Festive greetings to all our readers, regular and occasional, please join us again in 2021.

Friday 11 December 2020

Christmas Reading for 2020

There is such a wealth of delightful Christmas books to share at this time of the year, it can be hard to choose. This week, Maureen Mann provides a helping hand with this overview of a range of books that capture the festive spirit.

Getting ready for this blog posting, I went in search through the catalogue of Libraries Tasmania. All these books can be found through your local Tasmanian library. Merry Christmas to all our readers.

Bah! Humbug! by Michael Rosen and Tony Ross 2017

A fun re-telling of Charles’ Dicken’s A Christmas Carol. Primary-aged (and older!) readers will enjoy this. It’s much more multi-layered than just a retelling.

Tinsel: the girls who invented Christmas by Sibeal Pounder 2020. 

So far, everyone’s got the Santa story all wrong, so Blanch Claus and her friends show us what it really should be. It’s a book set in Victorian England, with many nods to modern life, full of humour and Christmas magic and spirit. For primary aged readers. upwards. 

Ten Little Reindeer illustrated by Jonny Lambert 2020

A flap book (lovely big sturdy flaps they are too). Ten reindeer are waiting for their big night, and slowly each one is distracted by interesting things to do. When only one is left, the reader is encouraged to “close your eyes, make a wish and bring back all ten”.  Fun to read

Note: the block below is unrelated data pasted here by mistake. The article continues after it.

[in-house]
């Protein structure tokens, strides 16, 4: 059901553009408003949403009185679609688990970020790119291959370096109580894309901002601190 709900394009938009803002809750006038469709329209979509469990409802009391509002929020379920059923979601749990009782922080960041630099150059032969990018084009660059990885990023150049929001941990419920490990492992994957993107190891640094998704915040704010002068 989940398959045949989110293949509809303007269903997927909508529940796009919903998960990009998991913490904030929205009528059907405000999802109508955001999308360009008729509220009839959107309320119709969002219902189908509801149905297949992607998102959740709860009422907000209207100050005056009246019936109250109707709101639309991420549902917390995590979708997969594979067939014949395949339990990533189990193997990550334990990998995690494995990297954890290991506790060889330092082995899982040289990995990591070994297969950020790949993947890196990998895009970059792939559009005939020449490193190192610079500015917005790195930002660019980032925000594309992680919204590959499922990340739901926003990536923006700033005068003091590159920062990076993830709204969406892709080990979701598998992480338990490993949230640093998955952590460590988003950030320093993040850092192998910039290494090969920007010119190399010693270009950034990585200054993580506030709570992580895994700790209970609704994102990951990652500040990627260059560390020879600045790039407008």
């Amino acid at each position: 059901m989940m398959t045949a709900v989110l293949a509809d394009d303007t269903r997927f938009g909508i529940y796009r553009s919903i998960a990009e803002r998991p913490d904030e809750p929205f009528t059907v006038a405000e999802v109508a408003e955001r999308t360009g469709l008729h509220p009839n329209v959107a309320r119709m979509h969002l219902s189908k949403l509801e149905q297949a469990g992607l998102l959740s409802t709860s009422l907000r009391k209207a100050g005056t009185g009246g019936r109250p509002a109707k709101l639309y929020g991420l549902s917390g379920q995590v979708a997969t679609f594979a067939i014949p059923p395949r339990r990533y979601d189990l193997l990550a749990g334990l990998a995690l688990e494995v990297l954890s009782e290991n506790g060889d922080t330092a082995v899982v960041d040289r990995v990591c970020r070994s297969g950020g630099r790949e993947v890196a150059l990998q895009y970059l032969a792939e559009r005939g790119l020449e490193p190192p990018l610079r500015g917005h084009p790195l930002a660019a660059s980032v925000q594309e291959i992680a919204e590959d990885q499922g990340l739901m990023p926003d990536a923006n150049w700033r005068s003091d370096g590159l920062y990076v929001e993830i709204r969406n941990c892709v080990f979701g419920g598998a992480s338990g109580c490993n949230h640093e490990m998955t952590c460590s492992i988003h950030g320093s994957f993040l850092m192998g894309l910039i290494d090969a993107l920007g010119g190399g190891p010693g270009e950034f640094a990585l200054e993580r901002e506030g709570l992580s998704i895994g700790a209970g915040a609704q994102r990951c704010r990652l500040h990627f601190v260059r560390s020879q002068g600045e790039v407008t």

Reginald’s Christmas by Patricia Pettett and Narelda Joy 2020

Reginald, all ready for Christmas, sneaks out of his mousehole to explore the rest of the house. He samples the goodies left for Santa, climbs the tree and investigates the stockings. When he returns home, he discovers that he has his own named stocking. Read about the creation of this book.  

Santa Claus heard a Fart by Olaf Falafel 2017

This is a great book to sing to the tune of Old MacDonald and a wonderful opportunity for those who love toilet humour to make appropriate fart noises.

Monster Christmas by Giles Andreae and Nikki Dyson 2020

When Monster joins Santa to deliver presents, everyone thinks he’s come to eat them. In despair he returns to the north pole, meets a girl who sees him as he really is and together, they return to make the deliveries. Finally, everyone sees Monster as someone just like you or me.

Meerkat Christmas by Emily Gravatt 2019